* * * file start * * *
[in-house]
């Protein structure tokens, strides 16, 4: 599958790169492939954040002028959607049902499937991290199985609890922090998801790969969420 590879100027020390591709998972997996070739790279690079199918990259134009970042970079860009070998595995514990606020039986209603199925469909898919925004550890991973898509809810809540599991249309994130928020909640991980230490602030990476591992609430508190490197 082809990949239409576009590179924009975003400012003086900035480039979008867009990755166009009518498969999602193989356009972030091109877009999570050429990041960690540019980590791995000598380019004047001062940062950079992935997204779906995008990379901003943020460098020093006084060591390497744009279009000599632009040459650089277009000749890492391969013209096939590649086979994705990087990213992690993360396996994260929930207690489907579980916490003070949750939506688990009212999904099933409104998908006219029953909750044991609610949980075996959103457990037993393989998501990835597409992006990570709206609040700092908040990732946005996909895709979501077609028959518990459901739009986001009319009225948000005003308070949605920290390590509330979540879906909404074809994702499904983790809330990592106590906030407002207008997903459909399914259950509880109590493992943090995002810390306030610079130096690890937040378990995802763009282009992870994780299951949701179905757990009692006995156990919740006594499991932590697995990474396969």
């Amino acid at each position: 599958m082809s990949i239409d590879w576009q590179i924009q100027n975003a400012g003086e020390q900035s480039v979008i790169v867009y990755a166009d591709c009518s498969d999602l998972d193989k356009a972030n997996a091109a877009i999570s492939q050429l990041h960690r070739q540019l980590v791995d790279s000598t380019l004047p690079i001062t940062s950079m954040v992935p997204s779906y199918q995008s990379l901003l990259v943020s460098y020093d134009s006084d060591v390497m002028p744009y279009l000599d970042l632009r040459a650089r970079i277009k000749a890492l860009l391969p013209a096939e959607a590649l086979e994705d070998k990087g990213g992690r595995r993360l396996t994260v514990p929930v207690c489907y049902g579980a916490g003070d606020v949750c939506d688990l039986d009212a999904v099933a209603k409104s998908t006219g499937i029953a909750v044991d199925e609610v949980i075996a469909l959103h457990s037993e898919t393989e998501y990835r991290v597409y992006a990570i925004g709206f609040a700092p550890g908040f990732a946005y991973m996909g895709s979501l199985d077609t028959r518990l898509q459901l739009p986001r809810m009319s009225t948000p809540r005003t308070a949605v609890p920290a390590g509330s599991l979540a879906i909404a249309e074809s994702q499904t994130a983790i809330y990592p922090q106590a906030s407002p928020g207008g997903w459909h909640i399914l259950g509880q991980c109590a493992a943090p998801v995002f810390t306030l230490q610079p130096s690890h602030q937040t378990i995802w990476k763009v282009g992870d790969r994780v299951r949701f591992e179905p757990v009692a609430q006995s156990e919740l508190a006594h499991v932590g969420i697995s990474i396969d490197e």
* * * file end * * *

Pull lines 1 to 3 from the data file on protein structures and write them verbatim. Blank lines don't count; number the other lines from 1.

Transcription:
[in-house]
């Protein structure tokens, strides 16, 4: 599958790169492939954040002028959607049902499937991290199985609890922090998801790969969420 590879100027020390591709998972997996070739790279690079199918990259134009970042970079860009070998595995514990606020039986209603199925469909898919925004550890991973898509809810809540599991249309994130928020909640991980230490602030990476591992609430508190490197 082809990949239409576009590179924009975003400012003086900035480039979008867009990755166009009518498969999602193989356009972030091109877009999570050429990041960690540019980590791995000598380019004047001062940062950079992935997204779906995008990379901003943020460098020093006084060591390497744009279009000599632009040459650089277009000749890492391969013209096939590649086979994705990087990213992690993360396996994260929930207690489907579980916490003070949750939506688990009212999904099933409104998908006219029953909750044991609610949980075996959103457990037993393989998501990835597409992006990570709206609040700092908040990732946005996909895709979501077609028959518990459901739009986001009319009225948000005003308070949605920290390590509330979540879906909404074809994702499904983790809330990592106590906030407002207008997903459909399914259950509880109590493992943090995002810390306030610079130096690890937040378990995802763009282009992870994780299951949701179905757990009692006995156990919740006594499991932590697995990474396969």
């Amino acid at each position: 599958m082809s990949i239409d590879w576009q590179i924009q100027n975003a400012g003086e020390q900035s480039v979008i790169v867009y990755a166009d591709c009518s498969d999602l998972d193989k356009a972030n997996a091109a877009i999570s492939q050429l990041h960690r070739q540019l980590v791995d790279s000598t380019l004047p690079i001062t940062s950079m954040v992935p997204s779906y199918q995008s990379l901003l990259v943020s460098y020093d134009s006084d060591v390497m002028p744009y279009l000599d970042l632009r040459a650089r970079i277009k000749a890492l860009l391969p013209a096939e959607a590649l086979e994705d070998k990087g990213g992690r595995r993360l396996t994260v514990p929930v207690c489907y049902g579980a916490g003070d606020v949750c939506d688990l039986d009212a999904v099933a209603k409104s998908t006219g499937i029953a909750v044991d199925e609610v949980i075996a469909l959103h457990s037993e898919t393989e998501y990835r991290v597409y992006a990570i925004g709206f609040a700092p550890g908040f990732a946005y991973m996909g895709s979501l199985d077609t028959r518990l898509q459901l739009p986001r809810m009319s009225t948000p809540r005003t308070a949605v609890p920290a390590g509330s599991l979540a879906i909404a249309e074809s994702q499904t994130a983790i809330y990592p922090q106590a906030s407002p928020g207008g997903w459909h909640i399914l259950g509880q991980c109590a493992a943090p998801v995002f810390t306030l230490q610079p130096s690890h602030q937040t378990i995802w990476k763009v282009g992870d790969r994780v299951r949701f591992e179905p757990v009692a609430q006995s156990e919740l508190a006594h499991v932590g969420i697995s990474i396969d490197e």